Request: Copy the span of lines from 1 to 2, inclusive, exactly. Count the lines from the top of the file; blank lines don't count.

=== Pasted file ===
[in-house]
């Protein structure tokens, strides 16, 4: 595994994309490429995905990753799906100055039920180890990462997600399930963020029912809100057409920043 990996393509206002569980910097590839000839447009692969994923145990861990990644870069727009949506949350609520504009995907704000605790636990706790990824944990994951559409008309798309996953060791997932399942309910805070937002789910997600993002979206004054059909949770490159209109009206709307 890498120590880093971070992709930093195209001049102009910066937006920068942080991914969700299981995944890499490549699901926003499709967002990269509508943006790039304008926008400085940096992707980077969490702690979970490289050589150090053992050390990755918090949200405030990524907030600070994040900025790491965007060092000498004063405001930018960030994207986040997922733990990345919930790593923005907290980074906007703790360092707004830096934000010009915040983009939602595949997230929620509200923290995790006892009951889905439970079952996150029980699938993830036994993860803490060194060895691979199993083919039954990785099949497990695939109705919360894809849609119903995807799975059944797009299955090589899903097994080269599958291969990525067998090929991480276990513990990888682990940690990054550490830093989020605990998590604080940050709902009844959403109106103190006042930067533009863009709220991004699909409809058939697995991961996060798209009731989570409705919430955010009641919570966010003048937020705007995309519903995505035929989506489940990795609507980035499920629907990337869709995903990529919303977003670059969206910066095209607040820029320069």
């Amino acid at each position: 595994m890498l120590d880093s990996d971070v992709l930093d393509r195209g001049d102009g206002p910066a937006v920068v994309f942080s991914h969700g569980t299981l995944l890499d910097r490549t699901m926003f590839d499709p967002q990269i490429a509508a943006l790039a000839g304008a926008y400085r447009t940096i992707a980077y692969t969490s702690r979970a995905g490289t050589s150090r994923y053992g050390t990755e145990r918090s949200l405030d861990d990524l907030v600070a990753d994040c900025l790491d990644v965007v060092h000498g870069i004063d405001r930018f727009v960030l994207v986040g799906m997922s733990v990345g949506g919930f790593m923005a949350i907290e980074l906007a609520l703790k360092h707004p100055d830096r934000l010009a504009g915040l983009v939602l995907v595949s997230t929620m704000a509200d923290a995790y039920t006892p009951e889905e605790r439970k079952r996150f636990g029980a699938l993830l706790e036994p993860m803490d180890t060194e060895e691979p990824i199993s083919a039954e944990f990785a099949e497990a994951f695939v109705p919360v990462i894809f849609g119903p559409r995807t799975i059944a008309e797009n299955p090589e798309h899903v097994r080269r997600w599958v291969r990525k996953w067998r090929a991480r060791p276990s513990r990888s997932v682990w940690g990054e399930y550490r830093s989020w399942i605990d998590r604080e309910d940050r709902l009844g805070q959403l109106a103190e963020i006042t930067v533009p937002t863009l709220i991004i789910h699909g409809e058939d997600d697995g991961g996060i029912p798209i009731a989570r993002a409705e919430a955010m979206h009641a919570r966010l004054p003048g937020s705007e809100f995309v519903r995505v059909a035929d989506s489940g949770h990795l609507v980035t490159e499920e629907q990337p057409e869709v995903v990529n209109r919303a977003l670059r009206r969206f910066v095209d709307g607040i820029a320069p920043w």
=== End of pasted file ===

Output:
[in-house]
């Protein structure tokens, strides 16, 4: 595994994309490429995905990753799906100055039920180890990462997600399930963020029912809100057409920043 990996393509206002569980910097590839000839447009692969994923145990861990990644870069727009949506949350609520504009995907704000605790636990706790990824944990994951559409008309798309996953060791997932399942309910805070937002789910997600993002979206004054059909949770490159209109009206709307 890498120590880093971070992709930093195209001049102009910066937006920068942080991914969700299981995944890499490549699901926003499709967002990269509508943006790039304008926008400085940096992707980077969490702690979970490289050589150090053992050390990755918090949200405030990524907030600070994040900025790491965007060092000498004063405001930018960030994207986040997922733990990345919930790593923005907290980074906007703790360092707004830096934000010009915040983009939602595949997230929620509200923290995790006892009951889905439970079952996150029980699938993830036994993860803490060194060895691979199993083919039954990785099949497990695939109705919360894809849609119903995807799975059944797009299955090589899903097994080269599958291969990525067998090929991480276990513990990888682990940690990054550490830093989020605990998590604080940050709902009844959403109106103190006042930067533009863009709220991004699909409809058939697995991961996060798209009731989570409705919430955010009641919570966010003048937020705007995309519903995505035929989506489940990795609507980035499920629907990337869709995903990529919303977003670059969206910066095209607040820029320069």